OROP inflates the defence budget by 10% to Rs3.4 trillion, and will go up further after Seventh Pay Commission
India’s defence pensions have ballooned by 50% and the capital outlay has been slashed, with the Seventh Pay Commission’s fiscal impact looming large.
Developments over the last year have come with profound implications for India’s defence budget. However, finance minister Arun Jaitley did not bring up defence spending in his budget speech.
After a protracted crisis over One-Rank-One-Pension (OROP) for the armed forces, the government acceded to defence personnel demands, with some exceptions. Uncertainty has continued to plague India’s Rafale deal with France, and some green signals were given to the Indian army to raise an 80,000-strong mountain strike corps. The Seventh Pay Commission also imposes higher personnel costs, which affects the Indian army more than the other two services.
Overall, the defence budget estimate for 2016-17 is Rs3.4 trillion, about 10% more than the previous year’s budget estimate. This is broadly consistent with past increases.
However, what makes up this net increase is a radical departure from the past.
Thanks to OROP, the defence pensions budget has gone up by a whopping Rs27,800 crore from the previous year—a full 50% increase. This increase is just Rs2,000 crore short of the increase in the overall defence budget, making one wonder if all other expenditure increases have been frozen.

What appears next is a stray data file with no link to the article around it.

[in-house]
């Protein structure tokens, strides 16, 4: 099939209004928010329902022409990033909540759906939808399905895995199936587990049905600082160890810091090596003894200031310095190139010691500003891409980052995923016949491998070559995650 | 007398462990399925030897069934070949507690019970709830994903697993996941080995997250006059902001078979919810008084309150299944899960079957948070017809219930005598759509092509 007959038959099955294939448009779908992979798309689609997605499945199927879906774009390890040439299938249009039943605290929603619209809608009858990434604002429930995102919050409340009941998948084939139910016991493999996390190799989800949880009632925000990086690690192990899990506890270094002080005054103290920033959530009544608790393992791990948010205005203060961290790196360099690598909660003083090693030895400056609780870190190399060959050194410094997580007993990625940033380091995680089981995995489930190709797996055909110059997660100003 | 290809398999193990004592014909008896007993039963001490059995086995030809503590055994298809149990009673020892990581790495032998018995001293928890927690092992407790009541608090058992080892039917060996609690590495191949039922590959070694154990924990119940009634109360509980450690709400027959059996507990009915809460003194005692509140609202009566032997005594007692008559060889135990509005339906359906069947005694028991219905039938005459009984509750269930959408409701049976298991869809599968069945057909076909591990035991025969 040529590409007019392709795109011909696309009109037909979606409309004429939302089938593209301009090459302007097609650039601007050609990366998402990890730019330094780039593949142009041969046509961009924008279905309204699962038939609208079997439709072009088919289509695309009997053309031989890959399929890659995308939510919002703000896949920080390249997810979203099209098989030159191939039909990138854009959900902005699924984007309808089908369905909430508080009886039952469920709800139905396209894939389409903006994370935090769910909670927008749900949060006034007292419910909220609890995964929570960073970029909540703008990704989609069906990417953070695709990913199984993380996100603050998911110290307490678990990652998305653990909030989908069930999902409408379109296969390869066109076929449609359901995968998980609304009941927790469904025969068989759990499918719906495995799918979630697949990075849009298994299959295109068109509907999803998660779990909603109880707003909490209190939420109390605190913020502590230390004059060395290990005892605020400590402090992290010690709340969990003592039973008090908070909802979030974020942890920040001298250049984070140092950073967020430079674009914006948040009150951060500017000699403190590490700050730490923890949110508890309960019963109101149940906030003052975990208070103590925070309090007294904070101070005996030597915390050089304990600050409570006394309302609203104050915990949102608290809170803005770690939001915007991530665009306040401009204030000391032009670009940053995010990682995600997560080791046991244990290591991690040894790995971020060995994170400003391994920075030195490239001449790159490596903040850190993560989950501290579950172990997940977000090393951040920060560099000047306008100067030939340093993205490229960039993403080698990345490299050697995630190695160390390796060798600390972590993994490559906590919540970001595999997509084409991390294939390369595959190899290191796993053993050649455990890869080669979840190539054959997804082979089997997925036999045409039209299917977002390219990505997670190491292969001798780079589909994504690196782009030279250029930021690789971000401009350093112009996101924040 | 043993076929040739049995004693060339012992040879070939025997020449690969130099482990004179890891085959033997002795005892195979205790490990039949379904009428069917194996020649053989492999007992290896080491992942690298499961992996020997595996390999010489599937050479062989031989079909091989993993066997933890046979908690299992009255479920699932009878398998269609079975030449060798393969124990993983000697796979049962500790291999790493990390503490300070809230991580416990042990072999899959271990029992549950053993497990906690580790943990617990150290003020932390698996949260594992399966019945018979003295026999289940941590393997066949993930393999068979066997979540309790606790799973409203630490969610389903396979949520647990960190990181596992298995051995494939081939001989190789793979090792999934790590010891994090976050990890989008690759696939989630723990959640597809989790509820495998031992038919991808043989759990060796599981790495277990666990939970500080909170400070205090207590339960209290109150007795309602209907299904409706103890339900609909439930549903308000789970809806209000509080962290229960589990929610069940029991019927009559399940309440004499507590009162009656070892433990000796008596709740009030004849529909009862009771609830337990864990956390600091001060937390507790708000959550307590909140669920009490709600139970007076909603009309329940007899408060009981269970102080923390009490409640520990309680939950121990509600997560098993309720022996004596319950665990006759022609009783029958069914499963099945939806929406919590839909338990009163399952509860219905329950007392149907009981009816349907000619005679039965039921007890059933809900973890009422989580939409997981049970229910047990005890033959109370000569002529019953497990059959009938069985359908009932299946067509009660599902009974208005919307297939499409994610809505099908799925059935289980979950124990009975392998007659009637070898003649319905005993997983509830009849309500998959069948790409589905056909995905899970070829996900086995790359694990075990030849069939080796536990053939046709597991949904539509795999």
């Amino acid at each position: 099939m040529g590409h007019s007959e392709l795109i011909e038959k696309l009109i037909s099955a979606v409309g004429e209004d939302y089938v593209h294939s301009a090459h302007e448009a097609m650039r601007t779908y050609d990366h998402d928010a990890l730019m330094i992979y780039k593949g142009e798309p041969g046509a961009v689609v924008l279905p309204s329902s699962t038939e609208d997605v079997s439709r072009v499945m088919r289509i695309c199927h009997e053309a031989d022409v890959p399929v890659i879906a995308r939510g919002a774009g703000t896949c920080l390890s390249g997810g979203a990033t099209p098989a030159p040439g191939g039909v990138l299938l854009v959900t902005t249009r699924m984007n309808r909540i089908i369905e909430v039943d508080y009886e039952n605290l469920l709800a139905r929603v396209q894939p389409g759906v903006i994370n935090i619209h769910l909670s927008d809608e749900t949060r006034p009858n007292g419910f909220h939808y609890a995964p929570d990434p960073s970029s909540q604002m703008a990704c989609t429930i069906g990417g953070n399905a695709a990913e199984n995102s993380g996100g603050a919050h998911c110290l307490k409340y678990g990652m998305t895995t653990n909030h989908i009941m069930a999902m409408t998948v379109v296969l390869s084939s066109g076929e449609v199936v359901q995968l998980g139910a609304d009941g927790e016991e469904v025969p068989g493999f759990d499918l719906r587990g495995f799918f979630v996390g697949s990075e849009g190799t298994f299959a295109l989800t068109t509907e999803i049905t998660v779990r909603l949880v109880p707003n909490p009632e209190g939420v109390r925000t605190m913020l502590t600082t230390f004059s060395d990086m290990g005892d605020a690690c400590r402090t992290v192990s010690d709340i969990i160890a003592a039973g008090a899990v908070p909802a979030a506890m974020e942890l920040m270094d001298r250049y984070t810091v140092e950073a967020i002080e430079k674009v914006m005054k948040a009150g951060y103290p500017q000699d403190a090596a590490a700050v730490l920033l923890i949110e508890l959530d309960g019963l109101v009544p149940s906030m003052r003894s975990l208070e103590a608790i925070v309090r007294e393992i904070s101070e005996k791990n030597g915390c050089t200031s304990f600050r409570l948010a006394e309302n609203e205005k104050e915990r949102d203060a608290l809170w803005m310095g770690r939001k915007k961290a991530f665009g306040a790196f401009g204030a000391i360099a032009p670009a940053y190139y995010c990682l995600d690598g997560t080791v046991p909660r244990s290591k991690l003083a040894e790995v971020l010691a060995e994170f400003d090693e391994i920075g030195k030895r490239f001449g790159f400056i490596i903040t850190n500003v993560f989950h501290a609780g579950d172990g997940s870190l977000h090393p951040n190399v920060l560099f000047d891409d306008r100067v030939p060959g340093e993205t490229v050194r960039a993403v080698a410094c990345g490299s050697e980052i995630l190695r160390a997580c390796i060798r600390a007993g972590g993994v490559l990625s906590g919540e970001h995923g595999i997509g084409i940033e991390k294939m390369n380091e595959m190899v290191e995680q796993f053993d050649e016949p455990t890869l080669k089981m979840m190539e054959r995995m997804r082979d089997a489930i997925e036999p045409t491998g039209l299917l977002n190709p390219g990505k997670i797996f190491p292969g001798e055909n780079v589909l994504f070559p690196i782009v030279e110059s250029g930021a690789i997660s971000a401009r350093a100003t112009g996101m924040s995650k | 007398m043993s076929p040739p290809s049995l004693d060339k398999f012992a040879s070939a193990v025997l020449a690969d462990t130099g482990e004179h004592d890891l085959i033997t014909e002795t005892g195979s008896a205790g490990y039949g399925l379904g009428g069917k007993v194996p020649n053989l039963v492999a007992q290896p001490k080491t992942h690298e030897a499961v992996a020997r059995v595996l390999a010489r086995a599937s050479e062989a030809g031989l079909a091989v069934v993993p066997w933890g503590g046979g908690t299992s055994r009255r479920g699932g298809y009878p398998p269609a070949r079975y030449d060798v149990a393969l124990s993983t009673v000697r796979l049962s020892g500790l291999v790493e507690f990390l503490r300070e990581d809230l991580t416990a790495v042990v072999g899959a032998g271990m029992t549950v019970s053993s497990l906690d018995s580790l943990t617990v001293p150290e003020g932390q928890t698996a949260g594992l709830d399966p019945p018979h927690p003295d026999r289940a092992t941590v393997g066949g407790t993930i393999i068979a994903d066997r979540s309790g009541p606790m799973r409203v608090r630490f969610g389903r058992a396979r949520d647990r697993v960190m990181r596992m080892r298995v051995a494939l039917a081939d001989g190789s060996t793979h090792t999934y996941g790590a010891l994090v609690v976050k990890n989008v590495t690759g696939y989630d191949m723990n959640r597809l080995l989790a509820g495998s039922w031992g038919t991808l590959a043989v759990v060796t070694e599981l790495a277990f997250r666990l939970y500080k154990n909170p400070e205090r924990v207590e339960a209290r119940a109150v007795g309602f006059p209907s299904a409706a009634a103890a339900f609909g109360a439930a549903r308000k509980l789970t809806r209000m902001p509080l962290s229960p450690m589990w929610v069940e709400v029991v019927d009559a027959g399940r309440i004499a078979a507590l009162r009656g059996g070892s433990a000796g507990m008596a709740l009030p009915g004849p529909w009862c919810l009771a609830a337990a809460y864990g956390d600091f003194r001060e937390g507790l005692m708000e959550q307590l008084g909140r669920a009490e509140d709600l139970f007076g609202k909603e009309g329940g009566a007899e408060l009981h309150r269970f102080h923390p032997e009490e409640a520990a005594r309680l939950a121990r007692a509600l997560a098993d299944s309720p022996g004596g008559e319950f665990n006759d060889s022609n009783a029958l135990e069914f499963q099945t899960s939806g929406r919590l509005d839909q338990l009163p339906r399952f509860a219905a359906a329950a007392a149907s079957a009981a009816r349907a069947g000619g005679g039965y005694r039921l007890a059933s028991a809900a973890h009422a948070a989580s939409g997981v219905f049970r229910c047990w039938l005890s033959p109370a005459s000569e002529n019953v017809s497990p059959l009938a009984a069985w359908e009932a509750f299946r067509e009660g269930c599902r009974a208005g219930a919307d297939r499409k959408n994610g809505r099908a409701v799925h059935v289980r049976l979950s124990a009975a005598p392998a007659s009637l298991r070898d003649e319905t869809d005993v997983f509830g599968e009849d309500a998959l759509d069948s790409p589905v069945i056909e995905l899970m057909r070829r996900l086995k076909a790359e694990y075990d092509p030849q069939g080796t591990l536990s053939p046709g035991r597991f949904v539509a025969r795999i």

There is an accounting change this year which complicates the analysis, where it turns out the traditional defence demand for grants numbers 21 to 28 have been consolidated from eight items to four, numbered 20 to 23 in the FY16 budget.
It turns out that the armed forces’ revenue expenditure has gone up but the capital outlay has been slashed in turn. Revenue expenditure has increased by about Rs11,000 crore this year, amounting to an 8.6% increase between budget estimates. This excludes pensions but includes allocations toward the salaries and allowances of both serving personnel and civilian support staff, as well as fuel, consumables and other miscellaneous costs. The Indian army has the lion’s share of the revenue expenses, as its force strength is about nine times that of the Indian Air Force and Navy combined.